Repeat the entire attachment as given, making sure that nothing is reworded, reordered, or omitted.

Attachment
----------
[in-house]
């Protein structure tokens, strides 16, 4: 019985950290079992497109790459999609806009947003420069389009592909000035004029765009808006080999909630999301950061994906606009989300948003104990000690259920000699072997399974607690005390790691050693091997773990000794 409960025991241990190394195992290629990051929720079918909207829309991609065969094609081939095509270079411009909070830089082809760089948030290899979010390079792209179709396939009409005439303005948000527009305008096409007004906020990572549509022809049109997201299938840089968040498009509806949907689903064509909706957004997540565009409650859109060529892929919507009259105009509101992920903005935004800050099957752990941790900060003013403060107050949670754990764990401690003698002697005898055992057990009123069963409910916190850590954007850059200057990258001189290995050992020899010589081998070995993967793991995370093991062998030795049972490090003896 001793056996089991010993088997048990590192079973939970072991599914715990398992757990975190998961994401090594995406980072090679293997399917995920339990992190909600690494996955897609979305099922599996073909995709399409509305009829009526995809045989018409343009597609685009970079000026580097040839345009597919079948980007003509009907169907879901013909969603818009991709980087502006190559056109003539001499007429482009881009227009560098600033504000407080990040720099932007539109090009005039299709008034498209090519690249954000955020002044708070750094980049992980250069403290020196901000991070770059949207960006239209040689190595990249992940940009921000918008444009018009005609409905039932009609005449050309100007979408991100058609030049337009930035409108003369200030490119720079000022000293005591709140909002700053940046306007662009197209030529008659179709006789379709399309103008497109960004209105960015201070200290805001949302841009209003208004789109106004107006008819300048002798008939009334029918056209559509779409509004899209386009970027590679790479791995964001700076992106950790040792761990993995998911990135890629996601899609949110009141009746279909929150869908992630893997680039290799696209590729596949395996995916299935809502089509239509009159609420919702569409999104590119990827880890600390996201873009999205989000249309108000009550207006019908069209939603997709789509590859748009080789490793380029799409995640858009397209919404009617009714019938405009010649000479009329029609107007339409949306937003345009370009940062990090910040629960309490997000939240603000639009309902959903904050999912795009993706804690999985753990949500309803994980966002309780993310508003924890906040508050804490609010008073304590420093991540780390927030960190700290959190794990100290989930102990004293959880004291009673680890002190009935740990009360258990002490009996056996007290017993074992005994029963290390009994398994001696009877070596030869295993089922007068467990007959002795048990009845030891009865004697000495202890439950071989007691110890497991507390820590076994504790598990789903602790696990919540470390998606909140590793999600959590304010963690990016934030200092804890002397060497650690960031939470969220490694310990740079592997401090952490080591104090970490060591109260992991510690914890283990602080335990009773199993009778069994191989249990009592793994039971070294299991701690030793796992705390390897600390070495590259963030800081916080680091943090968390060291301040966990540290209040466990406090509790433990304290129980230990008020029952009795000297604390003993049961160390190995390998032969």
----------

[in-house]
């Protein structure tokens, strides 16, 4: 019985950290079992497109790459999609806009947003420069389009592909000035004029765009808006080999909630999301950061994906606009989300948003104990000690259920000699072997399974607690005390790691050693091997773990000794 409960025991241990190394195992290629990051929720079918909207829309991609065969094609081939095509270079411009909070830089082809760089948030290899979010390079792209179709396939009409005439303005948000527009305008096409007004906020990572549509022809049109997201299938840089968040498009509806949907689903064509909706957004997540565009409650859109060529892929919507009259105009509101992920903005935004800050099957752990941790900060003013403060107050949670754990764990401690003698002697005898055992057990009123069963409910916190850590954007850059200057990258001189290995050992020899010589081998070995993967793991995370093991062998030795049972490090003896 001793056996089991010993088997048990590192079973939970072991599914715990398992757990975190998961994401090594995406980072090679293997399917995920339990992190909600690494996955897609979305099922599996073909995709399409509305009829009526995809045989018409343009597609685009970079000026580097040839345009597919079948980007003509009907169907879901013909969603818009991709980087502006190559056109003539001499007429482009881009227009560098600033504000407080990040720099932007539109090009005039299709008034498209090519690249954000955020002044708070750094980049992980250069403290020196901000991070770059949207960006239209040689190595990249992940940009921000918008444009018009005609409905039932009609005449050309100007979408991100058609030049337009930035409108003369200030490119720079000022000293005591709140909002700053940046306007662009197209030529008659179709006789379709399309103008497109960004209105960015201070200290805001949302841009209003208004789109106004107006008819300048002798008939009334029918056209559509779409509004899209386009970027590679790479791995964001700076992106950790040792761990993995998911990135890629996601899609949110009141009746279909929150869908992630893997680039290799696209590729596949395996995916299935809502089509239509009159609420919702569409999104590119990827880890600390996201873009999205989000249309108000009550207006019908069209939603997709789509590859748009080789490793380029799409995640858009397209919404009617009714019938405009010649000479009329029609107007339409949306937003345009370009940062990090910040629960309490997000939240603000639009309902959903904050999912795009993706804690999985753990949500309803994980966002309780993310508003924890906040508050804490609010008073304590420093991540780390927030960190700290959190794990100290989930102990004293959880004291009673680890002190009935740990009360258990002490009996056996007290017993074992005994029963290390009994398994001696009877070596030869295993089922007068467990007959002795048990009845030891009865004697000495202890439950071989007691110890497991507390820590076994504790598990789903602790696990919540470390998606909140590793999600959590304010963690990016934030200092804890002397060497650690960031939470969220490694310990740079592997401090952490080591104090970490060591109260992991510690914890283990602080335990009773199993009778069994191989249990009592793994039971070294299991701690030793796992705390390897600390070495590259963030800081916080680091943090968390060291301040966990540290209040466990406090509790433990304290129980230990008020029952009795000297604390003993049961160390190995390998032969």